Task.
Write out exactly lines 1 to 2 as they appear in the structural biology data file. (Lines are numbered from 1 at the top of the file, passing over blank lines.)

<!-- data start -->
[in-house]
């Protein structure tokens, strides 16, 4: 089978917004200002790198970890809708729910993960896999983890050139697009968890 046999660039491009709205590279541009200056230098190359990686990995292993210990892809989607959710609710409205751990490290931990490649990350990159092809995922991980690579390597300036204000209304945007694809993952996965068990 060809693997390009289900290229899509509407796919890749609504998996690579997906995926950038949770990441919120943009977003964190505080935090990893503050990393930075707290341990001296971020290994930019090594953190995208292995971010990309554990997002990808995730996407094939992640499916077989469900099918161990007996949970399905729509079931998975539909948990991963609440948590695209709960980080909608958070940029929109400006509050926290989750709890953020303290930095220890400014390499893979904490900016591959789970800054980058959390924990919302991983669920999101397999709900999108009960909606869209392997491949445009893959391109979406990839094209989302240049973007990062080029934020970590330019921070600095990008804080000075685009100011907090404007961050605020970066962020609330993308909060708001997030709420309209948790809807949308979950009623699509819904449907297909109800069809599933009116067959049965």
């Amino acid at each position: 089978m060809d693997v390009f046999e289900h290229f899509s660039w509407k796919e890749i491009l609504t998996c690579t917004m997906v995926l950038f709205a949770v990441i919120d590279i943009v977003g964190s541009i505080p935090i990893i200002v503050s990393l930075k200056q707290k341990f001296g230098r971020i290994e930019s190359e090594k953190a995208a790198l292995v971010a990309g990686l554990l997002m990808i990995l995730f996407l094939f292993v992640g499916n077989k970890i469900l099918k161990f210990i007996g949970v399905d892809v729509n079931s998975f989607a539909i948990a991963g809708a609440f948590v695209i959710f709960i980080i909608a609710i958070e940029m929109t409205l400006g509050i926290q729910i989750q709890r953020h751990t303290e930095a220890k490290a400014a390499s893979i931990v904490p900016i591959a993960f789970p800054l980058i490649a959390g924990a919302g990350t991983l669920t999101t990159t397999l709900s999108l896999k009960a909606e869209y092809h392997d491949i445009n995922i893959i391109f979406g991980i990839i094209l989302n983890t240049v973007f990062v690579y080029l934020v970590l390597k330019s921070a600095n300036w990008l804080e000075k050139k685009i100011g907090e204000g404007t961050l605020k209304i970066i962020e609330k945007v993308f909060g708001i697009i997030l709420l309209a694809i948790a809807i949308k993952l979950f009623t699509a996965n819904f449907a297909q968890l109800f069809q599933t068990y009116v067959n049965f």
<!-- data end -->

[in-house]
């Protein structure tokens, strides 16, 4: 089978917004200002790198970890809708729910993960896999983890050139697009968890 046999660039491009709205590279541009200056230098190359990686990995292993210990892809989607959710609710409205751990490290931990490649990350990159092809995922991980690579390597300036204000209304945007694809993952996965068990 060809693997390009289900290229899509509407796919890749609504998996690579997906995926950038949770990441919120943009977003964190505080935090990893503050990393930075707290341990001296971020290994930019090594953190995208292995971010990309554990997002990808995730996407094939992640499916077989469900099918161990007996949970399905729509079931998975539909948990991963609440948590695209709960980080909608958070940029929109400006509050926290989750709890953020303290930095220890400014390499893979904490900016591959789970800054980058959390924990919302991983669920999101397999709900999108009960909606869209392997491949445009893959391109979406990839094209989302240049973007990062080029934020970590330019921070600095990008804080000075685009100011907090404007961050605020970066962020609330993308909060708001997030709420309209948790809807949308979950009623699509819904449907297909109800069809599933009116067959049965």